Video transcription from 2009: Lacquer is a general term used to describe clear-coated over natural or stained wood. In this video, we will be explaining the difference between a traditional lacquer and a conversion varnish. To the untrained eye, both finishes look identical. A lacquer is a single-component, pre-catalyzed, nitro-celluloid finishthat has 12-18% solids by volume. It is air-cured. A conversion varnish is a high-end solids, two-part post-catalyzed lacquer, which means a hardener must be mixed with this product for the application. Conversion varnish is 40-60% solids by volume and is chemical-cured. Most lacquers cost $25/gallon. Most conversion varnishes are $60-80/gallon. It takes a greater mechanical aptitude to apply a conversion varnish properly. I’m Charles, and I’m getting ready to spray conversion varnish on this piece of walnut. A conversion varnish has twice the dry film thickness as a lacquer. Conversion varnish is more durable and slightly more elastic than a lacquer. This elasticity is an advantage for wood joint expansion. Conversion Varnish is more expensive than lacquer; the material costs are higher by 30%-50%, which is substantial for larger projects. Conversion Varnish is higher in solids and has a higher buildup and is significantly more durable than lacquer.
conversion varnish shearer painting
Conversion Varnish vs. Traditional Lacquer
Exposed wood surfaces require a finish to preserve color, texture and prolong the life of the material. When searching for a proper finish, many will select one of two options: varnish or lacquer. But what exactly is the difference between these two products? What are the benefits of using one over the other? Though the results may look similar, there are some key differences to these two materials. Selecting the proper finish is not only a matter of protection, but also brings out the way you want the final product to look and feel.
Traditional lacquers consist of a pre-catalyzed, nitro cellulose finish that has 12 to 18 percent solids per volume and is air cured. Being pre-catalyzed, there is no need for the mixing of hardeners, thus making lacquer a single component finish. Because of its low solid content, lacquers often have to be reapplied many times for proper build and solid film density. Most traditional lacquers will run, on average, about 25 dollars per gallon
Conversion varnish is a two component, post catalyst, chemical cure finish. This particular finish requires the mixing of an independent catalyst with the varnish itself. This is a delicate process as the mixture must have the correct ratio of the two chemicals in order to harden properly. However, with its higher solid content of 40 to 60 percent by volume and a dried film density of twice that of traditional lacquer, conversion varnish takes fewer coats for a complete build and satisfactory film density. Because of its ability to cure chemically, dry time is drastically shorter than that of traditional varnish. With its rapid hardening, this varnish does take more finesse in terms of even application. Furthermore, conversion varnish is also more costly with prices ranging from 60 to 80 dollars a gallon. Nevertheless, the results speak for themselves. Conversion varnish is more durable and has a higher elasticity, which allows it to hold up better through wood joint expansion.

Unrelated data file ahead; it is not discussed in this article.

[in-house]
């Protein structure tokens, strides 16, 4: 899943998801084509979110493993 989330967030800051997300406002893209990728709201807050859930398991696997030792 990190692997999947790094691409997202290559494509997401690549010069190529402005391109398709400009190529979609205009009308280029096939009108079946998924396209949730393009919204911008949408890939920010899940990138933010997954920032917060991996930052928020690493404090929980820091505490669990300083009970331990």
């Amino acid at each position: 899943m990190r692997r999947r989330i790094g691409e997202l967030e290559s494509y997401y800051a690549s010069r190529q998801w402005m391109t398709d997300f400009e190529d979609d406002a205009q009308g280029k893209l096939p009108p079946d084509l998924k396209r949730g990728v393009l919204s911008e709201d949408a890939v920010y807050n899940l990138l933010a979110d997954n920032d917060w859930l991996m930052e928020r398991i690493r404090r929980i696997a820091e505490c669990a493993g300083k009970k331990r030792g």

Though either product will provide protection for wood surfaces, it is the conversion varnish that will succeed in providing a long lasting, durable finish.
Lacquer shouldn’t be a general term for clear finishes, the only thing they have in common is that they are clear. Lacquers’ are either nitrocellulose, acrylic, or derive from lac. (but those are now called shellac). Some are pre-catalyzed some are post catalyzed, and some don’t use a catalyst ( a more traditional lacquer). A traditional conversion varnish is an alkyd product. Acid catalyzed for curing. It hard to follow along with basic terms like lacquer when you have such a variety of clear
coatings such as: Lacquers- both nitrocellulose, and acrylic Conversion Varnishes- both alkyd and acrylic Acid catalyzed lacquers(mostly acrylic) Waterborne Clear acrylic enamels Waterborne clear catalyzed “lacquers” Waterborne clear cross linked conversion varnishes Don’t even get me started on urethanes